There’s More Than One Way to Measure the ROI of a Remodel
April 26, 2017
Want the best financial return on your next big ticket project to improve your home? Add insulation to your attic. For an investment of $1,343 you'll recoup 108% of its value at resale, according to the 2017 Remodeling Magazine’s 2017 Cost-to-Value Report.
But as anyone who’s ever painted a room “just for a change” can tell you, people don’t always choose home renovations on ROI alone. Take the kitchen, where Simmons Consumer Research tells us 7.8 million kitchen remodeling projects were completed in the U.S. over the last 12 months. Major kitchen remodels only deliver a 65.3% ROI. But, changing trends in consumer lifestyles and new products are converging to make it fun to cook again. And people want to cook in a kitchen they love. So, while a kitchen remodel may not deliver the highest resale ROI, it does deliver a high emotional ROI. Here’s how.
More Family Moments
According to the 2017 Houzz Study on U.S. Kitchen Trends, among homeowners who completed kitchen renovations, 49% said they did it for more family time. And after completing their kitchen renovation, 76% of homeowners said they are now home cooking 5+ days a week.
This certainly fits the lifestyle of hyper-busy GenXs who wants to slow down to share more family nights together with a home-cooked meal in the comfort of their own kitchen.
That same Houzz Study says 1 in 3 homeowners report healthier changes in their lifestyle after a kitchen makeover. They’re exchanging takeout for homemade Brussels Sprouts and cauliflower steaks. Baby Boomers, in particular, are at a life stage where diet and lifestyle transition are meaningful and important.
Millennials have condensed milestones like marriage, buying homes and having children. In the National Association of Realtors (NAR) 2016 Homebuyers and Sellers Generational Trends Report, 35% of all buyers in 2016 were Millennials and 89% are buying existing properties, often ripe for renovation. “I have been working on a full kitchen remodel for the past few months,” said Nate Miller, a millennial homeowner from Pittsburgh. “The old kitchen was a dark hole in the house, so it was the most imperative project to tackle.”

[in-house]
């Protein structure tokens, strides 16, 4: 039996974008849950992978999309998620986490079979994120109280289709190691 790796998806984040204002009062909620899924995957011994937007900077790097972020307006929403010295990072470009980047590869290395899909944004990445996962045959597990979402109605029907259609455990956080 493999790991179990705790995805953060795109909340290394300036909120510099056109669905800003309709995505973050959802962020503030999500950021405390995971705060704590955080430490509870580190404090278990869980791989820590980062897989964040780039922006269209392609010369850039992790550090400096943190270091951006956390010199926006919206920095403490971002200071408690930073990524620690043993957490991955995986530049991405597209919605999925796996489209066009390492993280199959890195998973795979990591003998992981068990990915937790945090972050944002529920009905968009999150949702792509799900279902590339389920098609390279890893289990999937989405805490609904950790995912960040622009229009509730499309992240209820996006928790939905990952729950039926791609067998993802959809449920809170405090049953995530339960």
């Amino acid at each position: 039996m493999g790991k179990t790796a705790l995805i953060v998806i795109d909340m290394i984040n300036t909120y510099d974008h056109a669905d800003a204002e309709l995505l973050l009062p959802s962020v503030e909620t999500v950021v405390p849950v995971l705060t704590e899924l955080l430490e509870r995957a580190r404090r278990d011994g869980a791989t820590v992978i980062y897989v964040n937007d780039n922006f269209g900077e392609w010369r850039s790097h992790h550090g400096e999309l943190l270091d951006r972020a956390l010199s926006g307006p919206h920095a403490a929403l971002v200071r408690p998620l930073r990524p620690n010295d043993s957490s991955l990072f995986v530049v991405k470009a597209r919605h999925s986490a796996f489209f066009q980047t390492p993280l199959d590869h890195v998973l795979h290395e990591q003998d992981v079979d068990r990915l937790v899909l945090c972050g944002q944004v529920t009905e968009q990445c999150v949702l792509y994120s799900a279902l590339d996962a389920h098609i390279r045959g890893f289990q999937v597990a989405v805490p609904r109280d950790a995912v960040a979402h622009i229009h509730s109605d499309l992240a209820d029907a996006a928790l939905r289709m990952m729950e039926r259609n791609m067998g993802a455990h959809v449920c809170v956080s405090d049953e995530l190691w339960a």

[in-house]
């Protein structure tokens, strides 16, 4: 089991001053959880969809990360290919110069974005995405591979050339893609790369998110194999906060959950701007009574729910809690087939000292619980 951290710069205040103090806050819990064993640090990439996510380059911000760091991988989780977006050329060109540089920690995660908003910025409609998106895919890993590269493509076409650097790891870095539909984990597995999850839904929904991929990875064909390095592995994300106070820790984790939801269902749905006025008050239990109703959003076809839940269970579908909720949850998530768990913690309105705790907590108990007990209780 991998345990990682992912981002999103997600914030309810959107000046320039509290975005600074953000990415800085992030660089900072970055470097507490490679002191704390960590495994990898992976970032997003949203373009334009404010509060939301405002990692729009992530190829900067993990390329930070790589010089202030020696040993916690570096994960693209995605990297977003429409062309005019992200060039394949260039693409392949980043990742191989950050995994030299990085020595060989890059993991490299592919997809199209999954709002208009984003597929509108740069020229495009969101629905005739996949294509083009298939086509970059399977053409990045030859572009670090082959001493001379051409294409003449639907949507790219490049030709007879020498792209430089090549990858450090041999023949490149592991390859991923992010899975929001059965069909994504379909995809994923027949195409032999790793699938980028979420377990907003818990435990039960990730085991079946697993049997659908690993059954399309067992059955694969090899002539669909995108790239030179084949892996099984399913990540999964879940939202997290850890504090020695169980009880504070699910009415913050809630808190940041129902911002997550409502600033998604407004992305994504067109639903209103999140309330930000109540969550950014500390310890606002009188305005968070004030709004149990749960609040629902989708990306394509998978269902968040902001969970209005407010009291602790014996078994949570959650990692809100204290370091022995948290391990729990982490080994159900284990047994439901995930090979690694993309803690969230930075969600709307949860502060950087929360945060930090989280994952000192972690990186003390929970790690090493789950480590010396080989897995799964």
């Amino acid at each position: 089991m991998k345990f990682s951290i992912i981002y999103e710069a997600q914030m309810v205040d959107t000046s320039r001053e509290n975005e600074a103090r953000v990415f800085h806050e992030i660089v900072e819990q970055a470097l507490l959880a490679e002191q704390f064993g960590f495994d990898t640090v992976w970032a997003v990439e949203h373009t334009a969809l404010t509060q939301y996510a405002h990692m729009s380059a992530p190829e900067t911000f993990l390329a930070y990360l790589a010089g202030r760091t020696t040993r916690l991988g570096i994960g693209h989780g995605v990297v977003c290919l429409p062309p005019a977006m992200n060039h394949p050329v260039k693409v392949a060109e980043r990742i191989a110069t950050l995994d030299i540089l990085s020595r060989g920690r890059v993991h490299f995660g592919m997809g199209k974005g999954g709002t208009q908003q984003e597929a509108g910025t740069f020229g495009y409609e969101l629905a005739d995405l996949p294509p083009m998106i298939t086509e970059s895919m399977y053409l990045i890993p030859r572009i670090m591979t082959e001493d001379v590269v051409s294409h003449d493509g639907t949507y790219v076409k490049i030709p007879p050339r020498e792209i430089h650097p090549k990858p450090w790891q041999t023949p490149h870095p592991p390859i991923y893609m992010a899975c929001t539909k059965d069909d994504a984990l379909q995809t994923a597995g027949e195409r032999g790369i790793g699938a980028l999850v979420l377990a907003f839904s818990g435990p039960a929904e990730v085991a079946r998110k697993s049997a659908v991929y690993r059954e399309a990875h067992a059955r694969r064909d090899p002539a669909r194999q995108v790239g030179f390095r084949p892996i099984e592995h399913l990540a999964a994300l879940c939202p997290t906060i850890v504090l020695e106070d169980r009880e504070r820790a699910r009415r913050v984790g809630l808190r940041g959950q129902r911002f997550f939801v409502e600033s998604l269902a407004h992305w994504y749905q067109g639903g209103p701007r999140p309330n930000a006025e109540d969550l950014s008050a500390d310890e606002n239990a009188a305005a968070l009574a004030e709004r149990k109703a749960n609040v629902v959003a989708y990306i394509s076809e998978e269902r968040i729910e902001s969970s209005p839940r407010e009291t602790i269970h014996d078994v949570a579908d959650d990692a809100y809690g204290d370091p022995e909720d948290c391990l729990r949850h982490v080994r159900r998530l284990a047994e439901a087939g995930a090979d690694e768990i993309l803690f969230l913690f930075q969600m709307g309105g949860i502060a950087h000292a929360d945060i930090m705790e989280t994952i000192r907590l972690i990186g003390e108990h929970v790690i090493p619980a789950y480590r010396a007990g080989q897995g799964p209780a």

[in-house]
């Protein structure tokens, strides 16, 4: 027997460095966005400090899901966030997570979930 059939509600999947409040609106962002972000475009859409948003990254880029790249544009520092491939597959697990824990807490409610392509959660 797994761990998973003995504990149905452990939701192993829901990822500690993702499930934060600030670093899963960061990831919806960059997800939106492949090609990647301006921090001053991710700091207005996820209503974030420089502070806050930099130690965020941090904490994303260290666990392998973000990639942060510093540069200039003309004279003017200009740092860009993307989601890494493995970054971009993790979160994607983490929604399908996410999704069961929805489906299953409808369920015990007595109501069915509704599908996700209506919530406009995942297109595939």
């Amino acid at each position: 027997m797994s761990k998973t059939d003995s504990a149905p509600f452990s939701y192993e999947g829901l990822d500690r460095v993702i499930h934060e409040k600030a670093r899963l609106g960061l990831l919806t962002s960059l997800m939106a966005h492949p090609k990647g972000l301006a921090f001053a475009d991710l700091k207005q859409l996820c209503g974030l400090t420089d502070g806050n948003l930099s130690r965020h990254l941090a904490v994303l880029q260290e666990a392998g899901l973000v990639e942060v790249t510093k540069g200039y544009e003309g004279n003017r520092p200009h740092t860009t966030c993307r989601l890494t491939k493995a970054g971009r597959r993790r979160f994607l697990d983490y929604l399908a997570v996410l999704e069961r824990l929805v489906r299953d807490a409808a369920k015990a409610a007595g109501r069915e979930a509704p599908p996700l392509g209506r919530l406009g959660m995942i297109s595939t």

According to NAR, 50% of millennial homeowners are buying homes over 2,000 square feet. These homes may be larger than a traditional starter home, but they also require more updates. And with young families, sizeable mortgages and lengthy renovation checklist, it’s often easier and more cost-effective to eat in.
Creating an Experience
The Millennial generation loves the idea of personalizing experiences. Cooking allows them to do that. As their home begins to serve as a source for entertaining, the kitchen becomes elevated as a central gathering spot. But it’s not just this generation doing this. Often influenced by their millennial children on what they should and shouldn’t eat, a good portion of baby boomer-aged parents are newly independent from their children, with time to rekindle shared experiences to cook as a couple. They’re also using kitchens to create baking and cooking memories with young grandchildren while their children are at work.
Gourmet at Home
Meal delivery services, like Blue Apron, generated $1.5 billion in sales in 2016 with strong projected growth over the next 5 years, according to Packaged Facts. Smartphone apps, low subscription commitments, doorstep delivery and fresh ingredients make for an easy and fun kitchen experience. The step-by-step directions and unusual recipes bring a joy back to cooking, allowing families to expand their culinary boundaries while providing a shared kitchen experience.
The Houzz Study says that over half of kitchen renovations result in a more open access to connecting rooms and 1/3 of homeowners are increasing the size of their kitchen as a result of a renovation.
And with a big ticket project like a kitchen remodel comes the trigger to upgrade other big ticket items in the space. Houzz says that 83% of homeowners will upgrade at least one appliance during a kitchen renovation.
While a home renovation often does add tangible value to your home, it often offers a much higher intangible value. More family time. Healthier eating. A shared experience. These intangible values aren’t measured in dollars and cents, but in smiles and laughter, and that’s a personal, emotional ROI that isn’t going to show up in any industry study.
David Sladack is senior vice president, director of channel marketing at BRUNNER, and leads the agency's Home Enrichment practice.